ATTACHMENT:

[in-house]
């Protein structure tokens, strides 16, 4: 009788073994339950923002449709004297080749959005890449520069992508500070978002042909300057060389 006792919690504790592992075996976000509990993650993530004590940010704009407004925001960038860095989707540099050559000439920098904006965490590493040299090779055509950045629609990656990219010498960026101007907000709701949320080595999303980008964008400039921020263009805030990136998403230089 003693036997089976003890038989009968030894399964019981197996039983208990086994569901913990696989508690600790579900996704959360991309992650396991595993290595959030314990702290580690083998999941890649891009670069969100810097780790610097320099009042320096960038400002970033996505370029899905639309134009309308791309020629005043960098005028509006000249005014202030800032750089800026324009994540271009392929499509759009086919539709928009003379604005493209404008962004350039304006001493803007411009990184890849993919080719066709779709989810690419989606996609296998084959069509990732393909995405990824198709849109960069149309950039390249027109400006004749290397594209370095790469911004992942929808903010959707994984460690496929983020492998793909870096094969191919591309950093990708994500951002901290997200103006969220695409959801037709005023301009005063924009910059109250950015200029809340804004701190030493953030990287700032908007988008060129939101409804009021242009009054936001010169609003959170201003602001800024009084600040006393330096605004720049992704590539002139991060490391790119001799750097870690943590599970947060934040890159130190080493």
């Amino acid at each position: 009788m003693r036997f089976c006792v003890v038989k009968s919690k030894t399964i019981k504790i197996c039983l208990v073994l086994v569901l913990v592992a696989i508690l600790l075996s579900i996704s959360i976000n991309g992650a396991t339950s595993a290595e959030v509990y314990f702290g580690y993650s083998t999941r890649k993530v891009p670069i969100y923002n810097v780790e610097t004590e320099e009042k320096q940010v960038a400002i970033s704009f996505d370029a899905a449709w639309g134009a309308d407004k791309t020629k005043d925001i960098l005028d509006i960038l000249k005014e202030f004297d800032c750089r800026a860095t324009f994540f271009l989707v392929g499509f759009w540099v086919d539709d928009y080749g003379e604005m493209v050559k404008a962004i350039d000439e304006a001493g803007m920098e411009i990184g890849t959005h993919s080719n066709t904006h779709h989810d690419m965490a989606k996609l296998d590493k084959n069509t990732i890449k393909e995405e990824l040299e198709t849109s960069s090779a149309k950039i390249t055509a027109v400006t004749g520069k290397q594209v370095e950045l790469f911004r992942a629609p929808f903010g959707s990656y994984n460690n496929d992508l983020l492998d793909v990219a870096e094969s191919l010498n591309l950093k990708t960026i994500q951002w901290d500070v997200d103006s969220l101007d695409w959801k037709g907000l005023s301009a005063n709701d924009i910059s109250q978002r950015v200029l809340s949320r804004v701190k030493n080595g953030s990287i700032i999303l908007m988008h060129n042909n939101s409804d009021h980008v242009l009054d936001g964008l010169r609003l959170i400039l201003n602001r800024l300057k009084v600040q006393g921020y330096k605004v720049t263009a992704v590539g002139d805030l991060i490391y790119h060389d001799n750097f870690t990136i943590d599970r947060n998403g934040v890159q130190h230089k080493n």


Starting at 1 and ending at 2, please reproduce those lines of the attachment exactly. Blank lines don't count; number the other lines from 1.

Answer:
[in-house]
């Protein structure tokens, strides 16, 4: 009788073994339950923002449709004297080749959005890449520069992508500070978002042909300057060389 006792919690504790592992075996976000509990993650993530004590940010704009407004925001960038860095989707540099050559000439920098904006965490590493040299090779055509950045629609990656990219010498960026101007907000709701949320080595999303980008964008400039921020263009805030990136998403230089 003693036997089976003890038989009968030894399964019981197996039983208990086994569901913990696989508690600790579900996704959360991309992650396991595993290595959030314990702290580690083998999941890649891009670069969100810097780790610097320099009042320096960038400002970033996505370029899905639309134009309308791309020629005043960098005028509006000249005014202030800032750089800026324009994540271009392929499509759009086919539709928009003379604005493209404008962004350039304006001493803007411009990184890849993919080719066709779709989810690419989606996609296998084959069509990732393909995405990824198709849109960069149309950039390249027109400006004749290397594209370095790469911004992942929808903010959707994984460690496929983020492998793909870096094969191919591309950093990708994500951002901290997200103006969220695409959801037709005023301009005063924009910059109250950015200029809340804004701190030493953030990287700032908007988008060129939101409804009021242009009054936001010169609003959170201003602001800024009084600040006393330096605004720049992704590539002139991060490391790119001799750097870690943590599970947060934040890159130190080493």